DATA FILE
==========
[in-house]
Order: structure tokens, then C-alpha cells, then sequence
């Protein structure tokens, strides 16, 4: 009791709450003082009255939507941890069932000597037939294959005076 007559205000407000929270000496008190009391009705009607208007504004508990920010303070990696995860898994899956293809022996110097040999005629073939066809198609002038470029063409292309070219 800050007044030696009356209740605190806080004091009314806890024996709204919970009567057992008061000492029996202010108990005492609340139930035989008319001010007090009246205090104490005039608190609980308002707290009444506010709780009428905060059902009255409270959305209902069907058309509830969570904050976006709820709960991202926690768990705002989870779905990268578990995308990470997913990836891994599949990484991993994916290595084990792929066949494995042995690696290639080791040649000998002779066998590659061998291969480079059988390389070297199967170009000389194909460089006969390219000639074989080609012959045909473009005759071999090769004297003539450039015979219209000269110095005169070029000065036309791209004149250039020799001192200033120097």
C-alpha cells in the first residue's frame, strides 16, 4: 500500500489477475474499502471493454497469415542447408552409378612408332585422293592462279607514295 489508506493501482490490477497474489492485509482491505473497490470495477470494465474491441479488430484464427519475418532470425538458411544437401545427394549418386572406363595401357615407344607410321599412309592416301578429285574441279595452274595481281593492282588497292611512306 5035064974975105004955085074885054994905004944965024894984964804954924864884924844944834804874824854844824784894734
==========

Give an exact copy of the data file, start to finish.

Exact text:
[in-house]
Order: structure tokens, then C-alpha cells, then sequence
């Protein structure tokens, strides 16, 4: 009791709450003082009255939507941890069932000597037939294959005076 007559205000407000929270000496008190009391009705009607208007504004508990920010303070990696995860898994899956293809022996110097040999005629073939066809198609002038470029063409292309070219 800050007044030696009356209740605190806080004091009314806890024996709204919970009567057992008061000492029996202010108990005492609340139930035989008319001010007090009246205090104490005039608190609980308002707290009444506010709780009428905060059902009255409270959305209902069907058309509830969570904050976006709820709960991202926690768990705002989870779905990268578990995308990470997913990836891994599949990484991993994916290595084990792929066949494995042995690696290639080791040649000998002779066998590659061998291969480079059988390389070297199967170009000389194909460089006969390219000639074989080609012959045909473009005759071999090769004297003539450039015979219209000269110095005169070029000065036309791209004149250039020799001192200033120097």
C-alpha cells in the first residue's frame, strides 16, 4: 500500500489477475474499502471493454497469415542447408552409378612408332585422293592462279607514295 489508506493501482490490477497474489492485509482491505473497490470495477470494465474491441479488430484464427519475418532470425538458411544437401545427394549418386572406363595401357615407344607410321599412309592416301578429285574441279595452274595481281593492282588497292611512306 5035064974975105004955085074885054994905004944965024894984964804954924864884924844944834804874824854844824784894734